Since food production is also geared to supply and demand, production volume and consumption always adapt to each other.
Another basis for answering the question is the profit from the production of food.
If no profit can be made, it is not produced.
If the profit is too low, i.e. the farmer or large-scale farm cannot feed itself, the amount of food produced will be small or completely absent, as the producers will then have to come up with other productions for their own survival.
It becomes more complicated when the place of production and consumption are far apart.
Then there are high transport costs, which some consumers cannot bear, and if so, only in predominantly equivalent economic zones (Spain – Sweden, D. – Brazil, etc.).
It becomes even more difficult when the economic zones involved are unequal, i.e. rational production of high quality, and, on the other hand, customers from areas with little effective economic output, which then also have little economic resources there (money, machines, etc.) available.
As a rule, producers of rational economic performance have their own market for customers, consisting of equivalent productions and qualities, so they always have the chance to sell their products.
However, if their decrease falls for whatever reason, it is sometimes worthwhile to sell surpluses below price, see europ.dairy products in Africa, etc.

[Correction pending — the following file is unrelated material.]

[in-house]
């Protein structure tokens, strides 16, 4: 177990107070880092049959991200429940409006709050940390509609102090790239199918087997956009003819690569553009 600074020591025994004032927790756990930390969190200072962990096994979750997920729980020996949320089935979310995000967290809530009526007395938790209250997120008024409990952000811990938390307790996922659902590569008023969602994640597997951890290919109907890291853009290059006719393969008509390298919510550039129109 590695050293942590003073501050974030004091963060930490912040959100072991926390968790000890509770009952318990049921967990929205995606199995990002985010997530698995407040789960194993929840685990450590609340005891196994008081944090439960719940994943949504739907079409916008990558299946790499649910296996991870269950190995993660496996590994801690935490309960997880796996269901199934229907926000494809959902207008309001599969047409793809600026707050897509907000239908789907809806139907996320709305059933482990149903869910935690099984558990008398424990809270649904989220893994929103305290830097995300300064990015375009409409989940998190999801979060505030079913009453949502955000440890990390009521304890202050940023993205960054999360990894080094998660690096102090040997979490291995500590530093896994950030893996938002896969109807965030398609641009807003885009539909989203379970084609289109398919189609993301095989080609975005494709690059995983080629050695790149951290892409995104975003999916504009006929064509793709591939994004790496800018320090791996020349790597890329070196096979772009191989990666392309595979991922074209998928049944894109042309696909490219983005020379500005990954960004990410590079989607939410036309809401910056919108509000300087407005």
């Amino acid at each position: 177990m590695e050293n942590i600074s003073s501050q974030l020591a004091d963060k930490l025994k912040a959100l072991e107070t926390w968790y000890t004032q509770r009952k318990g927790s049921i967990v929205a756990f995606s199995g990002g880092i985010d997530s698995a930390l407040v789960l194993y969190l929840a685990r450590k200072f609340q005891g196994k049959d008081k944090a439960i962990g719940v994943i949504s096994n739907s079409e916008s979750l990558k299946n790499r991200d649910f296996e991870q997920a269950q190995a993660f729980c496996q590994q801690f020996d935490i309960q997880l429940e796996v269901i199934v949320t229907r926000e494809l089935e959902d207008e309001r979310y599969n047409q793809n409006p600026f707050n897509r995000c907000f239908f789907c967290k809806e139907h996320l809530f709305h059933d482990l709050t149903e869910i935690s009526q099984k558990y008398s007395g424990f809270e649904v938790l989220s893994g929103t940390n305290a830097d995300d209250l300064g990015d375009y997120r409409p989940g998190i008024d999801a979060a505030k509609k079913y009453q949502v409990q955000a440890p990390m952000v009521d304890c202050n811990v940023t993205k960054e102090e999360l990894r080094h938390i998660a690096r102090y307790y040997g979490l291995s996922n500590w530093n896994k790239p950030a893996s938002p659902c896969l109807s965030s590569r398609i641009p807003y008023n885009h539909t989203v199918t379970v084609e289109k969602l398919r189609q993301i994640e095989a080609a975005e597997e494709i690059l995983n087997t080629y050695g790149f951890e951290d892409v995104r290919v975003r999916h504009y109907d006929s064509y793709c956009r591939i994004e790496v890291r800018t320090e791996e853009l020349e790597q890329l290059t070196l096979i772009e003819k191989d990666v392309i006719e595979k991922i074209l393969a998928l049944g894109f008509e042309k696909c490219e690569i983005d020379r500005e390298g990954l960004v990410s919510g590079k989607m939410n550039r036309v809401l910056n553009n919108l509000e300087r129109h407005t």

This also sometimes creates a market for political and economic elites, e.g. in Africa, which can lead to a lasting but low demand there.
To answer the question, there are still climate effects that lead to economic areas shifting, disappearing or, for example, becoming smaller.
If production follows the needs, it is pointless to assume that others can eat more if you are less yourself.
In real terms, the regional marketing area, which can be reached through demand, information and means of transport, decides how much is produced.
The!apparent! meaningful global view, if in A more, then in B less, is thus an illusion, since any kind of production is based on:
1.any kind of product must be paid for with the cost factors at the production site.
2.only at the production site can the demand be estimated in order to be able to produce a product rationally and in line with the market.
3.In principle, the efficiency gaps between the human parties prevent the product produced from being sold universally at any place, which is why any kind of calculation of global food distribution is absolutely unreal.
4.It is indeed possible to finance state-supported overproduction, whatever the reasons for it, just as dairy products have been/are supported in the EU. But if there is not enough monie to come in from less efficient states, then this money is always missing in the end, which is why such social productions cannot last in the end.